As campaign post-mortem stories roll in, I am struck by how blindsided the GOP seemed to be by the results. Story after story quotes campaign officials, pundits, donors and voters on their puzzlement that Mitt Romney lost the election. But what it also lacking in these stories is any quote from a member of the conservative establishment who saw the writing on the wall for Romney. While it is still early times for the definitive telling of this election, the fact that political reporters can’t find a naysayer is telling. Conor Friedersdorf, writing in The Atlantic, has a persuasive piece on how the right-leaning media created an echo chamber that allowed no contrarian thinking to color its coverage of the election, leading viewers/readers with the impression that the race was in the bag for Romney. And while I can understand how voters might have been sold on this narrative, campaigners tend to be a more cynical and mercenary lot, believing their candidate, but also realizing that not everyone wins.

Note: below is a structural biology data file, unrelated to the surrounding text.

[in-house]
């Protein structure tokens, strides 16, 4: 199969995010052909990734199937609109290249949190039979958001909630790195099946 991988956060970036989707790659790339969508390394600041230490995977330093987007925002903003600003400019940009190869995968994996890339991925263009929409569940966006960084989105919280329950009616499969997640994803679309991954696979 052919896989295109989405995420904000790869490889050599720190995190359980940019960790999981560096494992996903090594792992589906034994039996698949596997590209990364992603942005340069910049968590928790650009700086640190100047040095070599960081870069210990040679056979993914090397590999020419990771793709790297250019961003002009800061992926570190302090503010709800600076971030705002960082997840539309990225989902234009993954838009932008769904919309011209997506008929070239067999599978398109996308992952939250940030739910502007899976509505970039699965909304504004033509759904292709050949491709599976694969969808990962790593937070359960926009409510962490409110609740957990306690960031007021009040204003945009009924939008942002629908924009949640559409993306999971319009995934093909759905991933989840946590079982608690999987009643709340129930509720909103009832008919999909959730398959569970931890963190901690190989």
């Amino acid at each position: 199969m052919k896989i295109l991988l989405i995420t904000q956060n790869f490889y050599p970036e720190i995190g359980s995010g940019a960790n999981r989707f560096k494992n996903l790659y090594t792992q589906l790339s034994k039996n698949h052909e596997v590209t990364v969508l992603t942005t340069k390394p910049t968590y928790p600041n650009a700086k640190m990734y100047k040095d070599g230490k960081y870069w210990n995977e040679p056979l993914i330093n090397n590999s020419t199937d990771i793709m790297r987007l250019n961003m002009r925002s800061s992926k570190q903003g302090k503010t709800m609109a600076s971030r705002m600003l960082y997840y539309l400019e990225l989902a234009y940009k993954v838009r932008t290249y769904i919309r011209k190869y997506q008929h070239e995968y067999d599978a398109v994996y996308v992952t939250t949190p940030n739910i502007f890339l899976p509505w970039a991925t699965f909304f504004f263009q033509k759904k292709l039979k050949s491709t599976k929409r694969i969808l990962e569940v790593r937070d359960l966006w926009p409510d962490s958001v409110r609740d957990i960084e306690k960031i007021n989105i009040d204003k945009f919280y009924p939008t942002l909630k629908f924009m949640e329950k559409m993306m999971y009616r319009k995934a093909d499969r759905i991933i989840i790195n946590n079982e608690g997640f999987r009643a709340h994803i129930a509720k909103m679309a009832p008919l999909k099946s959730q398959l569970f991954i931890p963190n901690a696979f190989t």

As someone who advises clients on the need for alternative futures, this unheeding belief in only one narrative (Obama can’t win, Romney can’t lose) runs counter to what I do on a daily basis. But it also forces me to confront a bias of my own: unless I deliberately think about it, I tend to believe that everyone considers alternatives to their current expected future as a matter of practice. This election reminded me that many, many people don’t — and that is one way we can be useful to clients.

I have an article on the future of human rights in the current issue of The Futurist magazine. (Download the article in PDF — courtesy of the World Future Society, www.wfs.org.)

I note that human rights are being transformed by “several powerful, positive trends … centered around changes in values and new technology.” I suggest that these trends will drive three struggles that will shape the evolution of human rights over the next few decades: